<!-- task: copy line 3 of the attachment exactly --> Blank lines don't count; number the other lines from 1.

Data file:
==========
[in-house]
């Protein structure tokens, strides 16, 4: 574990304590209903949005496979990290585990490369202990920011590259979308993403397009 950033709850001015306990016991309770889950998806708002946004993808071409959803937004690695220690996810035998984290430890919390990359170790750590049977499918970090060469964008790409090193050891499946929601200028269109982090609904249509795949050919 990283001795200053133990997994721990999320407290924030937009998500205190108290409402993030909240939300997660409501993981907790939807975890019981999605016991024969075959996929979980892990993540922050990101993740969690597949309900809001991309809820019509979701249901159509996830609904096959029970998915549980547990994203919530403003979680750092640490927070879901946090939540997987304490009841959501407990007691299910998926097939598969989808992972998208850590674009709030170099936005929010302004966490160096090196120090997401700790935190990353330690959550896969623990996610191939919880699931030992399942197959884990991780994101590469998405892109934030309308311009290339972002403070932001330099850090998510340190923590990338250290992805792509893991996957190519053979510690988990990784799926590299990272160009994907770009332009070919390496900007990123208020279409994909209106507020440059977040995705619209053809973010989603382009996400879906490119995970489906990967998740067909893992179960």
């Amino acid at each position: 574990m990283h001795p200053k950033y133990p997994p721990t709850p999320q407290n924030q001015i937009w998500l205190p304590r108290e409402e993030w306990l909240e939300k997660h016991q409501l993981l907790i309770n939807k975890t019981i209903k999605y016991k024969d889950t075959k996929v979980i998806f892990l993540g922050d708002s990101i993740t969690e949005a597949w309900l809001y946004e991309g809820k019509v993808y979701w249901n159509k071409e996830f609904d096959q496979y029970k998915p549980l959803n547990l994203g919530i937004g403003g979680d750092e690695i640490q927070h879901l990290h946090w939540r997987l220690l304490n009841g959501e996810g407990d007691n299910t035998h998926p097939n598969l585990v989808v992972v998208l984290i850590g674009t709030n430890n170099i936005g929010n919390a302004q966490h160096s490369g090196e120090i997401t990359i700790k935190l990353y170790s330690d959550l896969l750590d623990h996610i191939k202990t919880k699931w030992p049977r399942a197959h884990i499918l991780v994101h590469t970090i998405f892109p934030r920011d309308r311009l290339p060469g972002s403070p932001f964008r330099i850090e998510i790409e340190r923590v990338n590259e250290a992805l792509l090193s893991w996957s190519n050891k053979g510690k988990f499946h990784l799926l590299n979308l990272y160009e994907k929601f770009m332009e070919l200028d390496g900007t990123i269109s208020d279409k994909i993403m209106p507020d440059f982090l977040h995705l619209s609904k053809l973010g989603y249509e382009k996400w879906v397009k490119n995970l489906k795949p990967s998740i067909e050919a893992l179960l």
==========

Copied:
């Amino acid at each position: 574990m990283h001795p200053k950033y133990p997994p721990t709850p999320q407290n924030q001015i937009w998500l205190p304590r108290e409402e993030w306990l909240e939300k997660h016991q409501l993981l907790i309770n939807k975890t019981i209903k999605y016991k024969d889950t075959k996929v979980i998806f892990l993540g922050d708002s990101i993740t969690e949005a597949w309900l809001y946004e991309g809820k019509v993808y979701w249901n159509k071409e996830f609904d096959q496979y029970k998915p549980l959803n547990l994203g919530i937004g403003g979680d750092e690695i640490q927070h879901l990290h946090w939540r997987l220690l304490n009841g959501e996810g407990d007691n299910t035998h998926p097939n598969l585990v989808v992972v998208l984290i850590g674009t709030n430890n170099i936005g929010n919390a302004q966490h160096s490369g090196e120090i997401t990359i700790k935190l990353y170790s330690d959550l896969l750590d623990h996610i191939k202990t919880k699931w030992p049977r399942a197959h884990i499918l991780v994101h590469t970090i998405f892109p934030r920011d309308r311009l290339p060469g972002s403070p932001f964008r330099i850090e998510i790409e340190r923590v990338n590259e250290a992805l792509l090193s893991w996957s190519n050891k053979g510690k988990f499946h990784l799926l590299n979308l990272y160009e994907k929601f770009m332009e070919l200028d390496g900007t990123i269109s208020d279409k994909i993403m209106p507020d440059f982090l977040h995705l619209s609904k053809l973010g989603y249509e382009k996400w879906v397009k490119n995970l489906k795949p990967s998740i067909e050919a893992l179960l």